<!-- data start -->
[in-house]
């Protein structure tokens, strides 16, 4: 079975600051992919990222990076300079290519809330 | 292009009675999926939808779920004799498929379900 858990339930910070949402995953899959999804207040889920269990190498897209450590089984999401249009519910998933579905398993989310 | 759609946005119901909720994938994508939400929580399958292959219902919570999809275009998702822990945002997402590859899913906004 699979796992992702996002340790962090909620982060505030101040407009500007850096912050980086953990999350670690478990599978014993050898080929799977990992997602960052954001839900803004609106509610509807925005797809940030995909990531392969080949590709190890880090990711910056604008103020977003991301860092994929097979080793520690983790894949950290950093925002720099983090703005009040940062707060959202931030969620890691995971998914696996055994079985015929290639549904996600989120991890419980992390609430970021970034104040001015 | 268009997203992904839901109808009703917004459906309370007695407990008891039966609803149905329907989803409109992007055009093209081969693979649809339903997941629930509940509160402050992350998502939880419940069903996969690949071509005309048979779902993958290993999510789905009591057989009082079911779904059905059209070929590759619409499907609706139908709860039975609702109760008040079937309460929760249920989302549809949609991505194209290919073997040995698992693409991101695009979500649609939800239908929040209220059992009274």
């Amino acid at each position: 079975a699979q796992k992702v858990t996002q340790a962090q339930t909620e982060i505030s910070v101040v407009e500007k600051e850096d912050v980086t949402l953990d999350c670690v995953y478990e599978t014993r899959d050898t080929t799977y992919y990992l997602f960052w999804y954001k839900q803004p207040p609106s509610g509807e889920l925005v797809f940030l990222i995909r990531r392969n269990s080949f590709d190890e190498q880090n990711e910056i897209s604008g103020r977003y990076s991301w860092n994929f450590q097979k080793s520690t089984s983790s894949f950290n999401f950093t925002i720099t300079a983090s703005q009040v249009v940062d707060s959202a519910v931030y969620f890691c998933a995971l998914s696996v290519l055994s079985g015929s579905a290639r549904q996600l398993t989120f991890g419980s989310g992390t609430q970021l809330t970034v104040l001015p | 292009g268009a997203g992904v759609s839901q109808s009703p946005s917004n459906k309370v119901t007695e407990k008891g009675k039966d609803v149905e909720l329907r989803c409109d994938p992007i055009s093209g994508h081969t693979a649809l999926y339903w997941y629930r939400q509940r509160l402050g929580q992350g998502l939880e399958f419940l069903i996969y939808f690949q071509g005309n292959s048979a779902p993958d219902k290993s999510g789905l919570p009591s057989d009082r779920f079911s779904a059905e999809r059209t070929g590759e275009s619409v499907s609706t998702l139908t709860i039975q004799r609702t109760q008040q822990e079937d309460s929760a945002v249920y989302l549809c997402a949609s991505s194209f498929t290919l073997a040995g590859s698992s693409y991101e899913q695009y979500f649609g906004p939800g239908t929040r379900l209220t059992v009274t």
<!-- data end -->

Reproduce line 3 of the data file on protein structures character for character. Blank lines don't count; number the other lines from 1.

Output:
């Amino acid at each position: 079975a699979q796992k992702v858990t996002q340790a962090q339930t909620e982060i505030s910070v101040v407009e500007k600051e850096d912050v980086t949402l953990d999350c670690v995953y478990e599978t014993r899959d050898t080929t799977y992919y990992l997602f960052w999804y954001k839900q803004p207040p609106s509610g509807e889920l925005v797809f940030l990222i995909r990531r392969n269990s080949f590709d190890e190498q880090n990711e910056i897209s604008g103020r977003y990076s991301w860092n994929f450590q097979k080793s520690t089984s983790s894949f950290n999401f950093t925002i720099t300079a983090s703005q009040v249009v940062d707060s959202a519910v931030y969620f890691c998933a995971l998914s696996v290519l055994s079985g015929s579905a290639r549904q996600l398993t989120f991890g419980s989310g992390t609430q970021l809330t970034v104040l001015p | 292009g268009a997203g992904v759609s839901q109808s009703p946005s917004n459906k309370v119901t007695e407990k008891g009675k039966d609803v149905e909720l329907r989803c409109d994938p992007i055009s093209g994508h081969t693979a649809l999926y339903w997941y629930r939400q509940r509160l402050g929580q992350g998502l939880e399958f419940l069903i996969y939808f690949q071509g005309n292959s048979a779902p993958d219902k290993s999510g789905l919570p009591s057989d009082r779920f079911s779904a059905e999809r059209t070929g590759e275009s619409v499907s609706t998702l139908t709860i039975q004799r609702t109760q008040q822990e079937d309460s929760a945002v249920y989302l549809c997402a949609s991505s194209f498929t290919l073997a040995g590859s698992s693409y991101e899913q695009y979500f649609g906004p939800g239908t929040r379900l209220t059992v009274t």